Development of yellow seeded BRASSICA NAPUS L., through interspecific crosses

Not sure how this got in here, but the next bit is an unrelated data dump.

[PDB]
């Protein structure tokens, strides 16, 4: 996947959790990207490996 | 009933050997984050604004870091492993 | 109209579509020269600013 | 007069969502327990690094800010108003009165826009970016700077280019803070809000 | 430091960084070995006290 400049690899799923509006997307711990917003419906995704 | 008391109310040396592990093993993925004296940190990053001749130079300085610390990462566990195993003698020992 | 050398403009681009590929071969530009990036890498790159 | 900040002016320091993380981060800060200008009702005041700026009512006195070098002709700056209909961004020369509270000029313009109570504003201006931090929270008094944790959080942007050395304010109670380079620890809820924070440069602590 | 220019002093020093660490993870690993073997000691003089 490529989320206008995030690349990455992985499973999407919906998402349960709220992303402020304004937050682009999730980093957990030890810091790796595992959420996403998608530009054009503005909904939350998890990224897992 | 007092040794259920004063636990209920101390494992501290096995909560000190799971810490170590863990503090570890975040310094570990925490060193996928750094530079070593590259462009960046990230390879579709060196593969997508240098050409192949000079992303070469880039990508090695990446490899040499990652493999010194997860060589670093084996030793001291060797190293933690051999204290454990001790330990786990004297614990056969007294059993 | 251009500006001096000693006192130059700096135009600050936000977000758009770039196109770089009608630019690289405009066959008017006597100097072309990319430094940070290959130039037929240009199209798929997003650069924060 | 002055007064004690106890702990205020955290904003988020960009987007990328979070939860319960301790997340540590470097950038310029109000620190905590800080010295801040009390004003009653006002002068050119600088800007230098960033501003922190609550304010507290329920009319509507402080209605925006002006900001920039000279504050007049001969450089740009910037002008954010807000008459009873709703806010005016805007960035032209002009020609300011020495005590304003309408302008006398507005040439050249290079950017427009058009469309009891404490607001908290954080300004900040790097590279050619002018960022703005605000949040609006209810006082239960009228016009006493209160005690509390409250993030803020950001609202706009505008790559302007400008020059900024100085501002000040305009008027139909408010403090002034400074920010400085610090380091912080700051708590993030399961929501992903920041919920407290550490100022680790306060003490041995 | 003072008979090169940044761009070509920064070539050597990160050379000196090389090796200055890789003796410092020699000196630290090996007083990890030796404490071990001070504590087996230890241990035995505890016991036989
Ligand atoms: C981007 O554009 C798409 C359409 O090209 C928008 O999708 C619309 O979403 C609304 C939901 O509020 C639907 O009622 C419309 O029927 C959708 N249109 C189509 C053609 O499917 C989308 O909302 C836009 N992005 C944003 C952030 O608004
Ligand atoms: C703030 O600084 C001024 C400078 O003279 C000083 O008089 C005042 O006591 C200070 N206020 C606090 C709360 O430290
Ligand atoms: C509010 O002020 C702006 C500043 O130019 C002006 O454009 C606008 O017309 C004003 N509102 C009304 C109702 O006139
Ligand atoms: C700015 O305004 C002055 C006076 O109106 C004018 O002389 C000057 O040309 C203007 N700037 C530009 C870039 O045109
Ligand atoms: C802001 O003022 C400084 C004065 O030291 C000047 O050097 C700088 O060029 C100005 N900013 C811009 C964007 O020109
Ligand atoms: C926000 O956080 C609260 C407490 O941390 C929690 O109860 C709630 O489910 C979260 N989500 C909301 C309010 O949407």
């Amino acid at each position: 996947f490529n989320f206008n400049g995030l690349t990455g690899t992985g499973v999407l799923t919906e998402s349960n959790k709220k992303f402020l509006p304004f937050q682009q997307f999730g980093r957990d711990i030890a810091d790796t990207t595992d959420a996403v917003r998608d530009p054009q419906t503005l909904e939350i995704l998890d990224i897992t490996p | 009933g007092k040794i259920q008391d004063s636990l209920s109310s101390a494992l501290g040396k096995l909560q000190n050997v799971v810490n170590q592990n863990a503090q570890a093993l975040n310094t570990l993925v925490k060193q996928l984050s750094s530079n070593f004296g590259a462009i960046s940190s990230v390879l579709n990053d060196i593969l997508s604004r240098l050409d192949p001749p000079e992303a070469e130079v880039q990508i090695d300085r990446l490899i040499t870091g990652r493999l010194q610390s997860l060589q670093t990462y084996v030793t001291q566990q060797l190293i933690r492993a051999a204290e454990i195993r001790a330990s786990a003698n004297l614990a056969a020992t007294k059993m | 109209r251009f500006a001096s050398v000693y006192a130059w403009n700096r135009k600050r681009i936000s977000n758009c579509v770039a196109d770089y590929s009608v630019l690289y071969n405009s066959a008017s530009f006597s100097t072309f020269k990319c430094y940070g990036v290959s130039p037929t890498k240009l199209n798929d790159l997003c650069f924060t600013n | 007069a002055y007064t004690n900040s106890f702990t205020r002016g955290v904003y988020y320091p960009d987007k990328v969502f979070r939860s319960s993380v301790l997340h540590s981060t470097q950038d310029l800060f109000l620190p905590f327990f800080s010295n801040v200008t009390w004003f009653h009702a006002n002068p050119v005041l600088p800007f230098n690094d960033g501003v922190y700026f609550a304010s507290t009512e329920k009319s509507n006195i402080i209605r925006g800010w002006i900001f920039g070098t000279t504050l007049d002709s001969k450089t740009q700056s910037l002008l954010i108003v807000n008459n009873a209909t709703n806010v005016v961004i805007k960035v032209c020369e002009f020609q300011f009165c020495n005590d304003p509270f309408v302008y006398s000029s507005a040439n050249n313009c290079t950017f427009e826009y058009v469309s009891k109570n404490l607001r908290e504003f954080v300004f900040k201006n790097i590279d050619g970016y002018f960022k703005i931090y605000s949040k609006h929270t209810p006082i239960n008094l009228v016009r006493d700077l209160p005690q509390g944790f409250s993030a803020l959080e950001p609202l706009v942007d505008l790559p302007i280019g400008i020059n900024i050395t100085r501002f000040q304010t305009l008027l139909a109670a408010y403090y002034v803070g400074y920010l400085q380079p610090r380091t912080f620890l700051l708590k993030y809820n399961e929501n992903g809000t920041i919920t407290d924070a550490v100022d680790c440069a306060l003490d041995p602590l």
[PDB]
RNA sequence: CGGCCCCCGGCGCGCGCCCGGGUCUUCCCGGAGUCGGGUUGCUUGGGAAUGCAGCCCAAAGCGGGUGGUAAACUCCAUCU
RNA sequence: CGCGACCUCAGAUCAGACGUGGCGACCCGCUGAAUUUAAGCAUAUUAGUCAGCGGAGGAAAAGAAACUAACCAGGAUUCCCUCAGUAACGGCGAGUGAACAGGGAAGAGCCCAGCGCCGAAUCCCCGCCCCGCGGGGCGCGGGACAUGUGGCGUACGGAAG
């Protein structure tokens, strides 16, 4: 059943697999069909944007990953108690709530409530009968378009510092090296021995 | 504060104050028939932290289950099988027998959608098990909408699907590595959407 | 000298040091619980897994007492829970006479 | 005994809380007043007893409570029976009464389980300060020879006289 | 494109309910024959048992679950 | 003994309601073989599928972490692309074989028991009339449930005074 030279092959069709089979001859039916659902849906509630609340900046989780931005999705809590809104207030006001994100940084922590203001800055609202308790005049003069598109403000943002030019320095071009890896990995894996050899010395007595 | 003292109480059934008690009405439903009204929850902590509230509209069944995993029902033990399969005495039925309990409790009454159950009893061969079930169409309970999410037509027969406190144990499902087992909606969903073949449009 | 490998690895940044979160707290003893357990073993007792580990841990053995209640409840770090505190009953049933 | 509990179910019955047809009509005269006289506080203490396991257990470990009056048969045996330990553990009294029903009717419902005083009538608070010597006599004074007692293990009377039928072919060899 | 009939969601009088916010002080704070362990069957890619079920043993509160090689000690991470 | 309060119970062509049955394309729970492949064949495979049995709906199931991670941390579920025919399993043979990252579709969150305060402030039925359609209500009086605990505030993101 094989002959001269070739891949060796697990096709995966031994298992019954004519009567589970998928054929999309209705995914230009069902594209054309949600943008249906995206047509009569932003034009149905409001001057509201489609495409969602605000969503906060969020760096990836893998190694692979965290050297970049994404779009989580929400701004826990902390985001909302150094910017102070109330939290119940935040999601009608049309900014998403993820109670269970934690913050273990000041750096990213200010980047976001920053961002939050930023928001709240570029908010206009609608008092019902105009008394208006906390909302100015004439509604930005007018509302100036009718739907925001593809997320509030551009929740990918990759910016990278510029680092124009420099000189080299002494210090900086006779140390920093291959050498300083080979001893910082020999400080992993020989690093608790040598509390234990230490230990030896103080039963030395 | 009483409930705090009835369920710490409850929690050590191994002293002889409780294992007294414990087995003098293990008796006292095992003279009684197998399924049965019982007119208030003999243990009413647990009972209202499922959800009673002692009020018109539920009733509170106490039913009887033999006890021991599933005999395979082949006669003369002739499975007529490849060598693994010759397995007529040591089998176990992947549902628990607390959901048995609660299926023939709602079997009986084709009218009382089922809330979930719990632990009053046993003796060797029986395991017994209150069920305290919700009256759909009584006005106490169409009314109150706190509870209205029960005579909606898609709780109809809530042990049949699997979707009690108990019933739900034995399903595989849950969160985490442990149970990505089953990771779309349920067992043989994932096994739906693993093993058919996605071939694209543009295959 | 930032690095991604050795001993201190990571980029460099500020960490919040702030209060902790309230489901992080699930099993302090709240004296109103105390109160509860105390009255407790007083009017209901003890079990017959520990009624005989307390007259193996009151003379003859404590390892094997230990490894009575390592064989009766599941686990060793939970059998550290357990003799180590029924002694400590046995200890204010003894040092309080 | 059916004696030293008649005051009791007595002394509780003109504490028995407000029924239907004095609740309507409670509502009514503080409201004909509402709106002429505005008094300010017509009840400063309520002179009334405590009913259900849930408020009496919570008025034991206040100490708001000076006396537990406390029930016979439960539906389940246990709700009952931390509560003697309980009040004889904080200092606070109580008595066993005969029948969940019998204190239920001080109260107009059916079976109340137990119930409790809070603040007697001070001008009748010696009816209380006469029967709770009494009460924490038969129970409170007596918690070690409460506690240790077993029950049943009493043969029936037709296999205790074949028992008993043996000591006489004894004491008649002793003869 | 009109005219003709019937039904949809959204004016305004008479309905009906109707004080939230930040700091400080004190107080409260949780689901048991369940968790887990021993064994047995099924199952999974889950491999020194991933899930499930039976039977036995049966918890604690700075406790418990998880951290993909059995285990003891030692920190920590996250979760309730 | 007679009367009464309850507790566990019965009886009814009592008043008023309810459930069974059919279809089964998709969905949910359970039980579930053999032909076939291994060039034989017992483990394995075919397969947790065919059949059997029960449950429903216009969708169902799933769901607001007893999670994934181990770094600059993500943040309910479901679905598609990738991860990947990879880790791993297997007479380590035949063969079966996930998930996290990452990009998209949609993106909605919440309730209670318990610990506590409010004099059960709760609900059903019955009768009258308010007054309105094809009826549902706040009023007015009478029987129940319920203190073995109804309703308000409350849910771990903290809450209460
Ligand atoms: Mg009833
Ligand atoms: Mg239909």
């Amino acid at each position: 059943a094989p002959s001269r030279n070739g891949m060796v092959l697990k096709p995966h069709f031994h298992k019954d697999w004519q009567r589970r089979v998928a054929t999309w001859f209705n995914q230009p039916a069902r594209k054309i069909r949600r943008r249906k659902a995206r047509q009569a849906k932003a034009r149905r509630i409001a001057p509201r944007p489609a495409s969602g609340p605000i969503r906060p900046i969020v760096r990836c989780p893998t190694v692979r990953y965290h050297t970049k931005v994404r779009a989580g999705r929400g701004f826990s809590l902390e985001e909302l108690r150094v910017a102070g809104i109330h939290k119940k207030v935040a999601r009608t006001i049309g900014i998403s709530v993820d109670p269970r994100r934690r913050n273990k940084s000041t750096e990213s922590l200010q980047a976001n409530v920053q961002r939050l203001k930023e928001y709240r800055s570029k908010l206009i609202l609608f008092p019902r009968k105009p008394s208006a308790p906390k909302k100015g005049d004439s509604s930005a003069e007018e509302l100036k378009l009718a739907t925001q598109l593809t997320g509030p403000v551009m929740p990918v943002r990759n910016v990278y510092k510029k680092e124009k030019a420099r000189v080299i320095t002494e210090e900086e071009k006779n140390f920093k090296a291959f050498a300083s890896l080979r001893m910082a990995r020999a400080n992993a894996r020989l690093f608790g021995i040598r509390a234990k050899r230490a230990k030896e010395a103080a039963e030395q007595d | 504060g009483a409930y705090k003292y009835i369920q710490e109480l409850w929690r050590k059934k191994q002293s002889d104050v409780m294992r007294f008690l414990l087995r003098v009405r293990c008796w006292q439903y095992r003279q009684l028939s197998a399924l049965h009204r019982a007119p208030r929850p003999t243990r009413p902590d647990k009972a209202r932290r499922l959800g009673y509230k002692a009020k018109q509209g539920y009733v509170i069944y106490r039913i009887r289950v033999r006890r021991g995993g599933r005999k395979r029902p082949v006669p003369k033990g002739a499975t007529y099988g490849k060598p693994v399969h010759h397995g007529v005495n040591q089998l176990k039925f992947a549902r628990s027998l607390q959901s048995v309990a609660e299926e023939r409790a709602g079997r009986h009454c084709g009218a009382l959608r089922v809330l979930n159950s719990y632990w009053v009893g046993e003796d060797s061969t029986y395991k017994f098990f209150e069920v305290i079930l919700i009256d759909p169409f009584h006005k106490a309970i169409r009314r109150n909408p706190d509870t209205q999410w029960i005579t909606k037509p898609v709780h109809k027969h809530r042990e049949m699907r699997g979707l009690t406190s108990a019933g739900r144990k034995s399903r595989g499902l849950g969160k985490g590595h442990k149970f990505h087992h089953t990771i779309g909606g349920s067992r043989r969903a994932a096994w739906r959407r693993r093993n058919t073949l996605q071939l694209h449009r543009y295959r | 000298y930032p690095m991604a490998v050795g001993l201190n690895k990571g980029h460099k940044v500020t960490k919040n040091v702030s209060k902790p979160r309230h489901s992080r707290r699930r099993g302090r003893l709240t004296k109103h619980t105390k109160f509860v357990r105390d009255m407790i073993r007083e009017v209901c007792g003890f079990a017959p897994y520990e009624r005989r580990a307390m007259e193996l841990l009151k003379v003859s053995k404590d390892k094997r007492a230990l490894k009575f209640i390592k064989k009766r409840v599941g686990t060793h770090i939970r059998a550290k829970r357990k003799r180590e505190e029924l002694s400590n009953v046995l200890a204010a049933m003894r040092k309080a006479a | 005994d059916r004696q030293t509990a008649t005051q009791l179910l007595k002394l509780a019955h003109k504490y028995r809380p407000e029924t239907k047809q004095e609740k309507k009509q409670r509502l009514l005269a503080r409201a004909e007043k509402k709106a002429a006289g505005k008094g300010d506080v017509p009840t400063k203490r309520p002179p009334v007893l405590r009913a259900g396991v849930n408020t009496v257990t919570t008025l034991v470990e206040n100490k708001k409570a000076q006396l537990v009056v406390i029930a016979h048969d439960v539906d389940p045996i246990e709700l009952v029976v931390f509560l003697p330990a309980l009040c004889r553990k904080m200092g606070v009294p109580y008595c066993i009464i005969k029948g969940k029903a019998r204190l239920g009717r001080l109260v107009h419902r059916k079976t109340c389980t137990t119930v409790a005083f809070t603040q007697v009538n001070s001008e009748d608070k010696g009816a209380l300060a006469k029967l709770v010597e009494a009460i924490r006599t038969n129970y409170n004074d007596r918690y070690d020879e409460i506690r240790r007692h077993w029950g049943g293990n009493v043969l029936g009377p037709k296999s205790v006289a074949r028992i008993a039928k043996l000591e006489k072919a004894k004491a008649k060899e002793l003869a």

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Yellow seeded Brassica napus was developed by introgressing genes for yellow seed colour from the two mustard species, B. juncea and B. carinata into rape, B. napus through interspecific crosses. This achievement was based on the hypothesis that it should be possible to incorporate genes for yellow seed colour in the A and C genomes of B. napus L. (genome AACC), from yellow seeded B. juncea Czern. (genome AABB) and yellow seeded B. carinata Braun (genome BBCC). The interspecific crossing scheme involved the following steps. Black seeded, fully pigmented B. napus (genome AACC) was crossed with yellow seeded B. juncea (genome AABB), and with yellow seeded B. carinata (genome BBCC). The objective of these two interspecific crosses was the introgression of genes for yellow seed colour from the A genome of B. juncea and the C genome of B. carinata into the A and C genomes of B. napus, respectively. The interspecific F1 generations were backcrossed to B. napus to shift the genome composition towards B. napus, thus eliminating undesirable B genome chromosomes and to improve fertility. Backcross F2 (BCF2) plants of the (B. napus x B. juncea) x B. napus cross, carrying genes for yellow seed colour from B. juncea in their A genome, were crossed with BCF2 plants of the (B. napus x B. carinata) x B. napus cross, carrying genes for yellow seed colour from B. carinnta in their C genome. The objective of this intercrossing was to combine the A and C genome yellow seeded characteristics of the two backcross populations into one genotype. The F2 generation of the BCF2 intercrosses was grown in the field, and F2 plants were individually harvested. Seed colour of F2 plants was visually rated. The hypothesis was confirmed with the identification of 91 yellow seeded plants from the 4858 inspected plants and that the interspecific crossing and selection scheme was successful in introgressing the genes for yellow seed colour from B. juncea and B. carinata into B. napus. It is concluded, from the results of this study, that genes for yellow seed colour must be present in the homozygous recessive condition in both the A and C genomes of B. napus to achieve yellow seeded forms in this species. Yellow seeded B. juncea and B. carinata were suitable sources of genes for yellow seed colour, and their introgression into the B. napus A and C genomes, respectively, was a successful strategy for developing yellow seeded B. napus. The number of yellow seeded plants, that segregated in six of the 20 F2 families studied, closely approximated a 1:15, two gene segregation ratio which supported the hypothesis of introgression of one seed colour gene each from the A genome of B juncea and the C genome of B. carinata into the A and C genomes of B. napus. It is further concluded that black seed colour in B. napus is dominant over yellow seed colour, and that yellow-brown seeded B. napus plants are the result of incomplete dominance relationships of brown over yellow in the C genome of B. carinata. The yellow seeded B. napus plants developed in this study provide a new source of yellow seededness in B. napus which may be utilized in breeding yellow seeded B. napus cultivars.